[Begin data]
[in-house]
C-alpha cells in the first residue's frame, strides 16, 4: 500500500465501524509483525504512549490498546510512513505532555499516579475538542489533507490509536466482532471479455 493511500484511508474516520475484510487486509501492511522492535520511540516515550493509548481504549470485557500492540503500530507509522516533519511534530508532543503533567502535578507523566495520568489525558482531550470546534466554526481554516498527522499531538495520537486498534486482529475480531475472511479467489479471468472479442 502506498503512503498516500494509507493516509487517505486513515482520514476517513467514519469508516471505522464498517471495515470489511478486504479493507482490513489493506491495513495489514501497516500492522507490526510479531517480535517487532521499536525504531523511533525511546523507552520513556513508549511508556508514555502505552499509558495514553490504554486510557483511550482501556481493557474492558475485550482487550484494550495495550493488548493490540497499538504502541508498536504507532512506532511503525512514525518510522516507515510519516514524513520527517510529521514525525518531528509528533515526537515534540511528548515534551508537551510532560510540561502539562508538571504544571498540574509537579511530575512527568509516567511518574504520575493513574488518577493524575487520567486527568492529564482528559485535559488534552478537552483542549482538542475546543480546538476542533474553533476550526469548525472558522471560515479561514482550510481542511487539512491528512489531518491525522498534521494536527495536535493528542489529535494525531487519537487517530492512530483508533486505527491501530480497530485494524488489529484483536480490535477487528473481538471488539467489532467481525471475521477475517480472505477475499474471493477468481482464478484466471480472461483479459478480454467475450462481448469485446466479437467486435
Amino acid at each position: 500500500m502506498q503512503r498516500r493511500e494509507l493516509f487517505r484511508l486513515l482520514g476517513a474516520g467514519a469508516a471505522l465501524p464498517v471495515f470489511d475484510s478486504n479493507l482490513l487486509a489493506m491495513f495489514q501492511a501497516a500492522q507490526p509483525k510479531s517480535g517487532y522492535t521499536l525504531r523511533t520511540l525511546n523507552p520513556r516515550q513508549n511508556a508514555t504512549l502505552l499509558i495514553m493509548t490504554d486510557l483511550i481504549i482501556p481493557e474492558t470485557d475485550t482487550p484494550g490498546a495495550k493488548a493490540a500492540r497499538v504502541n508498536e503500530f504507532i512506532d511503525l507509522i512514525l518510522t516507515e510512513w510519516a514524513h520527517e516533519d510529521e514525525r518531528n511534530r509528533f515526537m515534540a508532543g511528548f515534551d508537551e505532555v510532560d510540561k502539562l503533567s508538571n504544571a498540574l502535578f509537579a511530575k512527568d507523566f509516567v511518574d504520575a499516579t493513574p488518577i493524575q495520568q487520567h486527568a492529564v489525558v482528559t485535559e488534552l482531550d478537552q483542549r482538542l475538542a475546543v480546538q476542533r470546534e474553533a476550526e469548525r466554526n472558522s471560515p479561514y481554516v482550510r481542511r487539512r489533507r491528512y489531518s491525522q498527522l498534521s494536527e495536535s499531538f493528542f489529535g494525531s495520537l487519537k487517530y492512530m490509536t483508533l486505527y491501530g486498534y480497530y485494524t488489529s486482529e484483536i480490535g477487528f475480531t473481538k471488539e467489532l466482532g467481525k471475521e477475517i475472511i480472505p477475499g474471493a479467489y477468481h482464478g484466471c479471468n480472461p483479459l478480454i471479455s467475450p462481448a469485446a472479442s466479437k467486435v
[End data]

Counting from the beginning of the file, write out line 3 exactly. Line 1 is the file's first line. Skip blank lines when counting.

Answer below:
Amino acid at each position: 500500500m502506498q503512503r498516500r493511500e494509507l493516509f487517505r484511508l486513515l482520514g476517513a474516520g467514519a469508516a471505522l465501524p464498517v471495515f470489511d475484510s478486504n479493507l482490513l487486509a489493506m491495513f495489514q501492511a501497516a500492522q507490526p509483525k510479531s517480535g517487532y522492535t521499536l525504531r523511533t520511540l525511546n523507552p520513556r516515550q513508549n511508556a508514555t504512549l502505552l499509558i495514553m493509548t490504554d486510557l483511550i481504549i482501556p481493557e474492558t470485557d475485550t482487550p484494550g490498546a495495550k493488548a493490540a500492540r497499538v504502541n508498536e503500530f504507532i512506532d511503525l507509522i512514525l518510522t516507515e510512513w510519516a514524513h520527517e516533519d510529521e514525525r518531528n511534530r509528533f515526537m515534540a508532543g511528548f515534551d508537551e505532555v510532560d510540561k502539562l503533567s508538571n504544571a498540574l502535578f509537579a511530575k512527568d507523566f509516567v511518574d504520575a499516579t493513574p488518577i493524575q495520568q487520567h486527568a492529564v489525558v482528559t485535559e488534552l482531550d478537552q483542549r482538542l475538542a475546543v480546538q476542533r470546534e474553533a476550526e469548525r466554526n472558522s471560515p479561514y481554516v482550510r481542511r487539512r489533507r491528512y489531518s491525522q498527522l498534521s494536527e495536535s499531538f493528542f489529535g494525531s495520537l487519537k487517530y492512530m490509536t483508533l486505527y491501530g486498534y480497530y485494524t488489529s486482529e484483536i480490535g477487528f475480531t473481538k471488539e467489532l466482532g467481525k471475521e477475517i475472511i480472505p477475499g474471493a479467489y477468481h482464478g484466471c479471468n480472461p483479459l478480454i471479455s467475450p462481448a469485446a472479442s466479437k467486435v